All Quiet | A Piece of Remark about Erich Maria Remarque
Erich Maria Remarque is one of my most favourite writers. Apart from his outstanding novels, I find him quite soulful and sensitive.
As many of you know, he was a young fighting soldier and the victim who bears the horror of the war. Therefore you can find the traces of characters without trust in anything but the sky in his books and you can clearly feel his own postwar trauma and the drama.
"All Quiet on the Western Front", one of the most known books of him, was a kind of therapeutic attempt to get rid of that depression and the feeling of desperation. At that times, he was working as the editor of the first German Sports Magazine, called "Sport im Bild". One evening, after returning from his office, he began writing and finished the book within a period of six weeks. From my perspective, the book is more like a characterization of the condition of being at war rather than a common story line. It is so real and so stunning with all normal dialogs between the characters.
The following preface of the book is actually a clear message to tell the main intention of the writer in writing this book:
"The book is to be neither an accusation nor a confesion, and least of all an adventure, for death is not an adventure to those who stand face to face with it. It will try simply to tell of a generation of men who, even though they may have escaped its shells, were destroyed by the war."
Obviously, Remarque was not the first writer to write a novel about the World War but he was one of the pioneers of a new trend in war novels which is called front-line novel. As in Remarque's novel, all the events were reporting consistently by using simple language and from the perspective of a simple soldier. All the other elements were connected to that events.
To me, one of the deepest part of this novel is its name. Thus, Remarque states the contradiction between the military point of view and the actual scene, the actual dying of millions of human beings.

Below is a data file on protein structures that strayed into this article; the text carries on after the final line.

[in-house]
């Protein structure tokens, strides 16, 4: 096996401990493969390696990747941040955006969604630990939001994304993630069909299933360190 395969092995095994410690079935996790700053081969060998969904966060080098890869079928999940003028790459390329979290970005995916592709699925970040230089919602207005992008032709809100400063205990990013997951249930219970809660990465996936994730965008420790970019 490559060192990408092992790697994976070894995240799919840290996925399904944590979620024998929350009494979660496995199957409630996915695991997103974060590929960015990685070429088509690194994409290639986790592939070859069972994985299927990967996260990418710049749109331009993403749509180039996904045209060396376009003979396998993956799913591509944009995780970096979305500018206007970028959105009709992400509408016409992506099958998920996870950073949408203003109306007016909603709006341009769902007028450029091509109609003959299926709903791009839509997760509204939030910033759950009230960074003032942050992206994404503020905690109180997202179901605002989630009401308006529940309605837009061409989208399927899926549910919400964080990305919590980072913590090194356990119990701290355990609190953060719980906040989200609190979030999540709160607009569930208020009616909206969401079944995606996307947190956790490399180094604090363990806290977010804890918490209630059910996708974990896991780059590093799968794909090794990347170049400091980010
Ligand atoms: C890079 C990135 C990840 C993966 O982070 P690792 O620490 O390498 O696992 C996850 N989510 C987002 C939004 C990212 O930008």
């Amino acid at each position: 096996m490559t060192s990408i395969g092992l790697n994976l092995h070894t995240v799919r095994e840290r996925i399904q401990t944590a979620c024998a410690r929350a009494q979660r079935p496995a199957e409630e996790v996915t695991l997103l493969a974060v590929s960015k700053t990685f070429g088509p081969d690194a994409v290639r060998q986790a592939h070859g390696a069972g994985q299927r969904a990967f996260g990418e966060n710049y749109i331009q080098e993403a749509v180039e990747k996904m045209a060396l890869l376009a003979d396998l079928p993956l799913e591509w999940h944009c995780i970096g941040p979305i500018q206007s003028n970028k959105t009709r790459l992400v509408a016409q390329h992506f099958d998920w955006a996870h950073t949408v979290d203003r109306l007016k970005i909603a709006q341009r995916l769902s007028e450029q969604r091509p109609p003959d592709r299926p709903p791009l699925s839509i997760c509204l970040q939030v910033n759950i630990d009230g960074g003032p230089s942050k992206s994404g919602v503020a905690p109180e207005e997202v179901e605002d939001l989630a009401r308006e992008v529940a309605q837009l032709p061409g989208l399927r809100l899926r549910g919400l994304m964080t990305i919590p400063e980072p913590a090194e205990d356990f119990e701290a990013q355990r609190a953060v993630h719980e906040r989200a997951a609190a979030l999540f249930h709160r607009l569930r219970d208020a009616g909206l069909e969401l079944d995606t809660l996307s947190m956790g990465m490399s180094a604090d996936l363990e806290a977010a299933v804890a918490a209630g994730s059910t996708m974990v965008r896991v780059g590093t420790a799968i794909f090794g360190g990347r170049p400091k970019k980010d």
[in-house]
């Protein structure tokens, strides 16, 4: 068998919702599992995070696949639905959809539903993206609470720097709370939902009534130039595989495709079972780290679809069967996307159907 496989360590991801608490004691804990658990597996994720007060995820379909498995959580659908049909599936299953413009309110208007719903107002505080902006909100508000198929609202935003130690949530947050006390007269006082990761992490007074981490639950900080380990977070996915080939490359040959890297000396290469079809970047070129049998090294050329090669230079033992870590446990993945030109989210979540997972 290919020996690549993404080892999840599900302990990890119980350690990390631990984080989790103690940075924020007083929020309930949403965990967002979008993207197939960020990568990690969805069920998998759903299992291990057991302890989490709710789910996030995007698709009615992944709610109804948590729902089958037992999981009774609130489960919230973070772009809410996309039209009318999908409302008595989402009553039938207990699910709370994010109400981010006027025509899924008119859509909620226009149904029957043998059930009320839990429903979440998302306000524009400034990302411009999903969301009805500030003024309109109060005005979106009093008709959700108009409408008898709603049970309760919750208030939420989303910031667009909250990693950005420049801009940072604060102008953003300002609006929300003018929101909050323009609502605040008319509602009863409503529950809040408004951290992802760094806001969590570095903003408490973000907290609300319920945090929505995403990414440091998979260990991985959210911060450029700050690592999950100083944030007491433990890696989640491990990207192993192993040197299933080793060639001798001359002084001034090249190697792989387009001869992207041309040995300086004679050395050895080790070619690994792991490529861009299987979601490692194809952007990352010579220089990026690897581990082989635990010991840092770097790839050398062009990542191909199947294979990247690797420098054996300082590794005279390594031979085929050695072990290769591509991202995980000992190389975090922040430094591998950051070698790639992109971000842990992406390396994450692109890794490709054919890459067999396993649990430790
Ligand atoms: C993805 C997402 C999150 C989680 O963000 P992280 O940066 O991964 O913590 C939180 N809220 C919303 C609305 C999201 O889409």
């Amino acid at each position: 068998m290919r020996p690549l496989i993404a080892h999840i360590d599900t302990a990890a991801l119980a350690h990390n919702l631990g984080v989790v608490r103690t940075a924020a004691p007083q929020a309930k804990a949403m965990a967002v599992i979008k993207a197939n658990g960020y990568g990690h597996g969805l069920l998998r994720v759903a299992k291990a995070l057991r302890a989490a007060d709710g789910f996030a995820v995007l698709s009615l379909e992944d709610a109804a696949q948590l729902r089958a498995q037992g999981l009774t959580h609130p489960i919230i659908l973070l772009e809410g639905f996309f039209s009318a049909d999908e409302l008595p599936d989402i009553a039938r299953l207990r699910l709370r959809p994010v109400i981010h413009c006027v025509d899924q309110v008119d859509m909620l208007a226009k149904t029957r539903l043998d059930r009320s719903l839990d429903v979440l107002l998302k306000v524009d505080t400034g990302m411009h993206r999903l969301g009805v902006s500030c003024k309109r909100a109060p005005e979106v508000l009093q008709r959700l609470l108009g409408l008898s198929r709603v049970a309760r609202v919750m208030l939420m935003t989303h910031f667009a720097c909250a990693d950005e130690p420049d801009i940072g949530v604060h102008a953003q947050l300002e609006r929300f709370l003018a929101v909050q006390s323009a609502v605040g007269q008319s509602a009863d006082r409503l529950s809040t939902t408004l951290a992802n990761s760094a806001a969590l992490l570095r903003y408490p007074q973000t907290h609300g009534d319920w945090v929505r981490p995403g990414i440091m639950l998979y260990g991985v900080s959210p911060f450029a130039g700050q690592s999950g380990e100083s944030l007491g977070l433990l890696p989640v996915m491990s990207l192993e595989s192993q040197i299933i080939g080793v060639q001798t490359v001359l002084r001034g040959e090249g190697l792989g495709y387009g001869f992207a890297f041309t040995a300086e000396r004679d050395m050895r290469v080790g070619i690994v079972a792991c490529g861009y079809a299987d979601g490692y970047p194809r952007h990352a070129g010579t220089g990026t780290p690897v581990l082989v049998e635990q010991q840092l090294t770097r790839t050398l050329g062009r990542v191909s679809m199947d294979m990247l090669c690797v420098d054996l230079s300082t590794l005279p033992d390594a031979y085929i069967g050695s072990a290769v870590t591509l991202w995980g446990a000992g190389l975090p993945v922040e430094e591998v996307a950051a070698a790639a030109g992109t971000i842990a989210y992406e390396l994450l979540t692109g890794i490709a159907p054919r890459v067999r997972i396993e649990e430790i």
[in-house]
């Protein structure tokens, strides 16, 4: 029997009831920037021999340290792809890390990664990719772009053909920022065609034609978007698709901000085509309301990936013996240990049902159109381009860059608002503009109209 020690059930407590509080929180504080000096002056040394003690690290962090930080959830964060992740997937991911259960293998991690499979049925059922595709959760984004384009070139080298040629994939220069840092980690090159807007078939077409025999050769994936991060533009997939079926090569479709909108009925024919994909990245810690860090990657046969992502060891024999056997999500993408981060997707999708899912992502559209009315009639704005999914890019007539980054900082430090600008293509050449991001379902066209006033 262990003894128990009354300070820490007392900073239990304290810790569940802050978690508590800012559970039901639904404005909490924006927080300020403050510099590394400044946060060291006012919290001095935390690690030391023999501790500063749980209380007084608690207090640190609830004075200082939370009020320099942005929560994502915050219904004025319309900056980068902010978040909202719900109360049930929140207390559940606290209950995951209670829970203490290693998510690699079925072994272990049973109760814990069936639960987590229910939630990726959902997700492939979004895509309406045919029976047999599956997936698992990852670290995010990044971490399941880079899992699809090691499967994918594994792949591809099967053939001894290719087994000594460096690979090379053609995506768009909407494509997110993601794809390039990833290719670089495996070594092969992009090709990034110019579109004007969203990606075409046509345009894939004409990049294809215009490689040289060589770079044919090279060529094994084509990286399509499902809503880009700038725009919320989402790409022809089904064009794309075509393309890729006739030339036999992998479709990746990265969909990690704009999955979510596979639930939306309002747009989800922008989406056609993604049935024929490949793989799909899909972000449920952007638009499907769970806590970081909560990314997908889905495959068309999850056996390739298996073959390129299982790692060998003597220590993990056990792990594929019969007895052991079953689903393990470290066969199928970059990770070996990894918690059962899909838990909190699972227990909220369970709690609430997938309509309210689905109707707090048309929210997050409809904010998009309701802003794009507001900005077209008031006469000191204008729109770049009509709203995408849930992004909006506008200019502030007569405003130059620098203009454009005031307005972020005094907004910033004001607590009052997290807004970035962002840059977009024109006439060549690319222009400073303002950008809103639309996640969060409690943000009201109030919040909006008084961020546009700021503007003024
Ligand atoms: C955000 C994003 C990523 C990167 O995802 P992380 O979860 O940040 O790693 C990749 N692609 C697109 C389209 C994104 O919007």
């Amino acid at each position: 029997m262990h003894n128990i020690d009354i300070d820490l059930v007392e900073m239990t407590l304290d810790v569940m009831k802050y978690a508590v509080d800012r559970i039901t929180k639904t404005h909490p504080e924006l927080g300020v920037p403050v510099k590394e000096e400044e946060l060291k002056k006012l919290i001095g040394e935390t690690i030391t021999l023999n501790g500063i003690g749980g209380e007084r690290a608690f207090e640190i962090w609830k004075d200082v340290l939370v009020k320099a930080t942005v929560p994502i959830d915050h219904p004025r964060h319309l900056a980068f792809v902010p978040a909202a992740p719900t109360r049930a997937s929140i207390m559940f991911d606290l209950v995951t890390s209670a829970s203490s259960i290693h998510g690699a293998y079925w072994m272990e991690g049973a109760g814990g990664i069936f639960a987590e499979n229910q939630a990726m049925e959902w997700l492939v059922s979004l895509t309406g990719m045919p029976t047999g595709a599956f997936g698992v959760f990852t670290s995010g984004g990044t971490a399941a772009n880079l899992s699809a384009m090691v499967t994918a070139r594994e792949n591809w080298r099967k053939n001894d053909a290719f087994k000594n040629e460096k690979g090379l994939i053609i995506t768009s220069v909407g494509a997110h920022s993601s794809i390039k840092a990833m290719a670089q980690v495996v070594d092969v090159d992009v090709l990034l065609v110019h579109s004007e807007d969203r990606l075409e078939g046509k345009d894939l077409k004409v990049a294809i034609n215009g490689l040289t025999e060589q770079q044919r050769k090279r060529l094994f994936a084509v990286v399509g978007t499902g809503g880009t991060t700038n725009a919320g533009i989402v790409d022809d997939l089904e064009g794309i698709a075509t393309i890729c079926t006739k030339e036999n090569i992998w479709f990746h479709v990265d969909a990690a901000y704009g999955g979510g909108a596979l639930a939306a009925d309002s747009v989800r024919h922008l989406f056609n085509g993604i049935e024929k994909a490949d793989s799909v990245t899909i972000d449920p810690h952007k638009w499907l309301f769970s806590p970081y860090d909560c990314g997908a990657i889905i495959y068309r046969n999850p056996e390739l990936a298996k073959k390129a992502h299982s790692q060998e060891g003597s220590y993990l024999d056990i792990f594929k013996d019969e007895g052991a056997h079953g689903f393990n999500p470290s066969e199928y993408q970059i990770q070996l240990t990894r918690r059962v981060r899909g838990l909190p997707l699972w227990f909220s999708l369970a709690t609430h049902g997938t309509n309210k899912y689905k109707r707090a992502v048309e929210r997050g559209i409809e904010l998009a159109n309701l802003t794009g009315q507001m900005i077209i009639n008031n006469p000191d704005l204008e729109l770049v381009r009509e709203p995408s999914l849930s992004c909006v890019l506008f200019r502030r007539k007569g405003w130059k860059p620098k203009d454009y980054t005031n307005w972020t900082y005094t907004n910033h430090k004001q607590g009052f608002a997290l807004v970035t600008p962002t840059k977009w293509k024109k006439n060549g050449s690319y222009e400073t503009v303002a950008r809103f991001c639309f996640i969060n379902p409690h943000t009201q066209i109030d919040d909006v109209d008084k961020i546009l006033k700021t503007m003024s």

From Remarque's graduation year, it is known that he wrote three poems — "C Sharp Minor," "Nocturne," and "Parting"; three sketches, "Ingeborg: An Awakening," "Beautiful Stranger," and "Hour of Release"; and two essays, "Nature and Art" and "Lilacs."
I couldn't find any of them so far. If you have or run across somewhere, please share with me!
Remarque condemns fanaticism and extremism in every form, no matter what political ideology it is inspired by. Just like me. Another common point of us and the reason why I am personally interested in him.
Once I saw a part of his interview with Newsweek somewhere that I would love to share to show our common point of view regarding the difference between Americans and European people:
"I now think of New York as my home. It is an unbelievable city. There is virtually everything here. I am very happy to have become an American. I have met exceedingly cultivated people in America. Americans have an innate sense of freedom, whether they realize it or not. They act toward each other that way. It is so easy to mix with others. This freedom is something it is very hard for a European, who has not observed it, to conceive of." Indeed it is.
To conclude with one of the underlined sentences of mine in the book:
"Bombardment, barrage, curtain-fire, mines, gas, tanks, machine-guns, hand-grenades--words, words, words, but they hold the horror of the world."